Empirical studies on biorelevant media are warranted when selecting gum as a suspending agent for PfOS formulations.

It is noteworthy that a previous study compared generic drug products and RLD tablet dissolution profiles and concluded that important differences exist among the different generics in the market with regard to their in vitro performance in pH 4.5 acetate buffer; therefore, the authors recommended clinical safety evaluations prior to switching patients from one generic to another.9 Analysis of the results of our formulation development experiments (Table 1) suggests that formulators should be cautious about gum concentration. The pH 4.5 acetate buffer media dissolution profiles are useful predictors of clinical differences among formulations.10

• 1Batchelor, H. K., and J. F. Marriott. “Formulations for Children: Problems and Solutions.” British Journal of Clinical Pharmacology 79, no. 3 (October 2013): 405–418. doi:10.1111/bcp.12268
• 2Taylor, S., and B. D. Glass. “Altering Dosage Forms for Older Adults.” Australian Prescriber 41, no. 6 (December 2018): 191–193. doi:10.18773/austprescr.2018.063
• 3.Pullen, C. “Xanthan Gum—Is This Food Additive Healthy or Harmful?” Healthline. 27 May 2017. https://www.healthline.com/nutrition/xanthan-gum
• 4Sun, Z., N. Ya, R. C. Adams, and F. S. Fang. “Particle Size Specifications for Solid Oral Dosage Forms: A Regulatory Perspective.” American Pharmaceutical Review 13, no. 4 (May 2010): 68–73. https://www.americanpharmaceuticalreview.com/Featured-Articles/36779-Particle-Size-Specifications-for-Solid-Oral-Dosage-Forms-A-Regulatory-Perspective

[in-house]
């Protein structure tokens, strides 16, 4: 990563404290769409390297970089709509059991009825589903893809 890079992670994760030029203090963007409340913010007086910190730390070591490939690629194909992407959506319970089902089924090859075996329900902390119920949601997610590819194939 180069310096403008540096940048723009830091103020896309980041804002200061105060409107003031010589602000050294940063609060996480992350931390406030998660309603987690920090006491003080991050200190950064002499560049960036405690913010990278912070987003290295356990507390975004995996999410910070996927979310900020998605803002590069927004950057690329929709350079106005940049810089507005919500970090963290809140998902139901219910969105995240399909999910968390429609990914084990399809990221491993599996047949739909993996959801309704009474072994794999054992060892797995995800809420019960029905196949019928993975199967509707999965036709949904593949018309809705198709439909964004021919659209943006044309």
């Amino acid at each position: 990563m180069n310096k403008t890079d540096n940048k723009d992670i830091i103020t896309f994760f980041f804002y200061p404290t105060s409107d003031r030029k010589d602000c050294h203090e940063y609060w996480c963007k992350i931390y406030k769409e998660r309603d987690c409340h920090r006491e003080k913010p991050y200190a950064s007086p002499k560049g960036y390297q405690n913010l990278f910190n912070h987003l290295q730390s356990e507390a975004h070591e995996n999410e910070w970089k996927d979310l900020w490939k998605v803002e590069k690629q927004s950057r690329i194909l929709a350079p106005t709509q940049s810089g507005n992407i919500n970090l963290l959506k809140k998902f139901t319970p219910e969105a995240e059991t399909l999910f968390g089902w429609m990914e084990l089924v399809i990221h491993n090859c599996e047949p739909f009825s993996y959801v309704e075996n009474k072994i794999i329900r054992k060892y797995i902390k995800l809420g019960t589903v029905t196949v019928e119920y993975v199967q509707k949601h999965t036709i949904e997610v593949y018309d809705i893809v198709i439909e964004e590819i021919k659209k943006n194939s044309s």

• 5Kararli, T. T. “Comparison of the Gastrointestinal Anatomy, Physiology, and Biochemistry of Humans and Commonly Used Laboratory Animals.” Biopharmaceutics & Drug Disposition 16, no. 5 (July 1995): 351–380. doi:10.1002/bdd.2510160502
• 6Shah, V. P., Y. Tsong, P. Sathe, and J. Liu. “In Vitro Dissolution Profile Comparison—Statistics and Analysis of the Similarity Factor, f2.” Pharmaceutical Research 15, no. 6 (1998): 889–896. doi:10.1023/A:1011976615750
• 7US Food and Drug Administration, Center for Drug Evaluation and Research. “Guidance For Industry. Dissolution Testing of Immediate Release Solid Oral Dosage Forms.” August 1997. https://www.fda.gov/regulatory-information/search-fda-guidance-documents/dissolution-testing-immediate-release-solid-oral-dosage-forms
• 8Moore, J. W., and H. H. Flanner. “Mathematical Comparison of Curves with an Emphasis on In Vitro Dissolution Profiles.” Pharmaceutical Technology 20, no. 6 (1996): 64–75.
• 9Scheubel, E., L. Adamy, and J. M. Cardot. “Mycophenolate Mofetil: Use of a Simple Dissolution Technique to Assess Generic Formulation Differences.” Dissolution Technologies 19, no. 1 (February 2012): 52–58. doi:10.14227/DT190112P52